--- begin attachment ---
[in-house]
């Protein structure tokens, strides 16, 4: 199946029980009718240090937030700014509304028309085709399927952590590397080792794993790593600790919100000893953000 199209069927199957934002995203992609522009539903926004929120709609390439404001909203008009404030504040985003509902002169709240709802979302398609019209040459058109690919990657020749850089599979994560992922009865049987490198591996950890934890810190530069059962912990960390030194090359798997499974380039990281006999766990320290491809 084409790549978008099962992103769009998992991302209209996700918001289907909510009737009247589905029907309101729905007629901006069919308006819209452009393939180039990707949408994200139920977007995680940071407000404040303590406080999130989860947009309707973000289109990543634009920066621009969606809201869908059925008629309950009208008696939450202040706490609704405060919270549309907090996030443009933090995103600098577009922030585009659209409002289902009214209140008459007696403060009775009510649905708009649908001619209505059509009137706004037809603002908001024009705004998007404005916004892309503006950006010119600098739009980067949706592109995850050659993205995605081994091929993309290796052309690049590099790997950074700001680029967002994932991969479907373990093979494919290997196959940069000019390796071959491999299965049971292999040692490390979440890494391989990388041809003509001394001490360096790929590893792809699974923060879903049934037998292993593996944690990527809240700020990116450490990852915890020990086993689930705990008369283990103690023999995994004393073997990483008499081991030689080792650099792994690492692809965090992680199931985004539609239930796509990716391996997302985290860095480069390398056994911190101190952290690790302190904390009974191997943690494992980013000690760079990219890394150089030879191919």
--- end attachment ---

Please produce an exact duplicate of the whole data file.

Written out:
[in-house]
């Protein structure tokens, strides 16, 4: 199946029980009718240090937030700014509304028309085709399927952590590397080792794993790593600790919100000893953000 199209069927199957934002995203992609522009539903926004929120709609390439404001909203008009404030504040985003509902002169709240709802979302398609019209040459058109690919990657020749850089599979994560992922009865049987490198591996950890934890810190530069059962912990960390030194090359798997499974380039990281006999766990320290491809 084409790549978008099962992103769009998992991302209209996700918001289907909510009737009247589905029907309101729905007629901006069919308006819209452009393939180039990707949408994200139920977007995680940071407000404040303590406080999130989860947009309707973000289109990543634009920066621009969606809201869908059925008629309950009208008696939450202040706490609704405060919270549309907090996030443009933090995103600098577009922030585009659209409002289902009214209140008459007696403060009775009510649905708009649908001619209505059509009137706004037809603002908001024009705004998007404005916004892309503006950006010119600098739009980067949706592109995850050659993205995605081994091929993309290796052309690049590099790997950074700001680029967002994932991969479907373990093979494919290997196959940069000019390796071959491999299965049971292999040692490390979440890494391989990388041809003509001394001490360096790929590893792809699974923060879903049934037998292993593996944690990527809240700020990116450490990852915890020990086993689930705990008369283990103690023999995994004393073997990483008499081991030689080792650099792994690492692809965090992680199931985004539609239930796509990716391996997302985290860095480069390398056994911190101190952290690790302190904390009974191997943690494992980013000690760079990219890394150089030879191919």